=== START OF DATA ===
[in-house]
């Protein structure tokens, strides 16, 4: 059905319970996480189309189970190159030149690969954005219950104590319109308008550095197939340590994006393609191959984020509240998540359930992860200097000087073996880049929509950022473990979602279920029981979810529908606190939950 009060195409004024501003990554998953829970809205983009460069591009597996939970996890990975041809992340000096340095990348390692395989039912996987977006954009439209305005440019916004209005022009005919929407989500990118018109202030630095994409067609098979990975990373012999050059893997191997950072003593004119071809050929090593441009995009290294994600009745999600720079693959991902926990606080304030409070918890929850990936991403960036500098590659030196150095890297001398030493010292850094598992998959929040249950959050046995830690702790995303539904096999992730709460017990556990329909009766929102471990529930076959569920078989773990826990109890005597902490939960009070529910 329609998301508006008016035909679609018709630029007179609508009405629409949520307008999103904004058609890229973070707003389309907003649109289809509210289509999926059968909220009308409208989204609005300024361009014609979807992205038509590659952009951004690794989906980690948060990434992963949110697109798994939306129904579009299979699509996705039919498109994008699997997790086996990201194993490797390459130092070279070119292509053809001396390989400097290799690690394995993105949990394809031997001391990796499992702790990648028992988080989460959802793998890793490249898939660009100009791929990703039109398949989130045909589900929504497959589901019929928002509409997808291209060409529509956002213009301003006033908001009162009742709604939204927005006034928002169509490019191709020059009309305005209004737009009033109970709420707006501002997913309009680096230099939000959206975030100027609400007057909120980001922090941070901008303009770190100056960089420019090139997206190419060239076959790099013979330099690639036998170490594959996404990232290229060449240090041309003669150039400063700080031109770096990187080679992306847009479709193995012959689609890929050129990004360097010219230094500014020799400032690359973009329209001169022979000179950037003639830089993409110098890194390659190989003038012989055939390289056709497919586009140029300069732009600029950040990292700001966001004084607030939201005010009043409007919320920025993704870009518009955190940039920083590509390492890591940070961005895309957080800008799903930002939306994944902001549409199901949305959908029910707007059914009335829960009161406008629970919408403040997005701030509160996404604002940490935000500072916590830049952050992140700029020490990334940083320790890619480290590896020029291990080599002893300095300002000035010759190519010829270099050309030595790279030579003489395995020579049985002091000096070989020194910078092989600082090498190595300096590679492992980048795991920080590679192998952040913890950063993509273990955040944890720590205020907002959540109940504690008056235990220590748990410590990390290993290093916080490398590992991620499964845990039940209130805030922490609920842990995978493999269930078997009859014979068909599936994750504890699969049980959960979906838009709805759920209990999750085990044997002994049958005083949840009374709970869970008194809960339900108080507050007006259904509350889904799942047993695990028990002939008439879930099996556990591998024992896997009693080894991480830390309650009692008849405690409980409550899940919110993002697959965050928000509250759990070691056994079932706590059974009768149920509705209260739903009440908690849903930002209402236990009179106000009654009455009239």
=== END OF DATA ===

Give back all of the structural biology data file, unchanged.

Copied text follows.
[in-house]
């Protein structure tokens, strides 16, 4: 059905319970996480189309189970190159030149690969954005219950104590319109308008550095197939340590994006393609191959984020509240998540359930992860200097000087073996880049929509950022473990979602279920029981979810529908606190939950 009060195409004024501003990554998953829970809205983009460069591009597996939970996890990975041809992340000096340095990348390692395989039912996987977006954009439209305005440019916004209005022009005919929407989500990118018109202030630095994409067609098979990975990373012999050059893997191997950072003593004119071809050929090593441009995009290294994600009745999600720079693959991902926990606080304030409070918890929850990936991403960036500098590659030196150095890297001398030493010292850094598992998959929040249950959050046995830690702790995303539904096999992730709460017990556990329909009766929102471990529930076959569920078989773990826990109890005597902490939960009070529910 329609998301508006008016035909679609018709630029007179609508009405629409949520307008999103904004058609890229973070707003389309907003649109289809509210289509999926059968909220009308409208989204609005300024361009014609979807992205038509590659952009951004690794989906980690948060990434992963949110697109798994939306129904579009299979699509996705039919498109994008699997997790086996990201194993490797390459130092070279070119292509053809001396390989400097290799690690394995993105949990394809031997001391990796499992702790990648028992988080989460959802793998890793490249898939660009100009791929990703039109398949989130045909589900929504497959589901019929928002509409997808291209060409529509956002213009301003006033908001009162009742709604939204927005006034928002169509490019191709020059009309305005209004737009009033109970709420707006501002997913309009680096230099939000959206975030100027609400007057909120980001922090941070901008303009770190100056960089420019090139997206190419060239076959790099013979330099690639036998170490594959996404990232290229060449240090041309003669150039400063700080031109770096990187080679992306847009479709193995012959689609890929050129990004360097010219230094500014020799400032690359973009329209001169022979000179950037003639830089993409110098890194390659190989003038012989055939390289056709497919586009140029300069732009600029950040990292700001966001004084607030939201005010009043409007919320920025993704870009518009955190940039920083590509390492890591940070961005895309957080800008799903930002939306994944902001549409199901949305959908029910707007059914009335829960009161406008629970919408403040997005701030509160996404604002940490935000500072916590830049952050992140700029020490990334940083320790890619480290590896020029291990080599002893300095300002000035010759190519010829270099050309030595790279030579003489395995020579049985002091000096070989020194910078092989600082090498190595300096590679492992980048795991920080590679192998952040913890950063993509273990955040944890720590205020907002959540109940504690008056235990220590748990410590990390290993290093916080490398590992991620499964845990039940209130805030922490609920842990995978493999269930078997009859014979068909599936994750504890699969049980959960979906838009709805759920209990999750085990044997002994049958005083949840009374709970869970008194809960339900108080507050007006259904509350889904799942047993695990028990002939008439879930099996556990591998024992896997009693080894991480830390309650009692008849405690409980409550899940919110993002697959965050928000509250759990070691056994079932706590059974009768149920509705209260739903009440908690849903930002209402236990009179106000009654009455009239």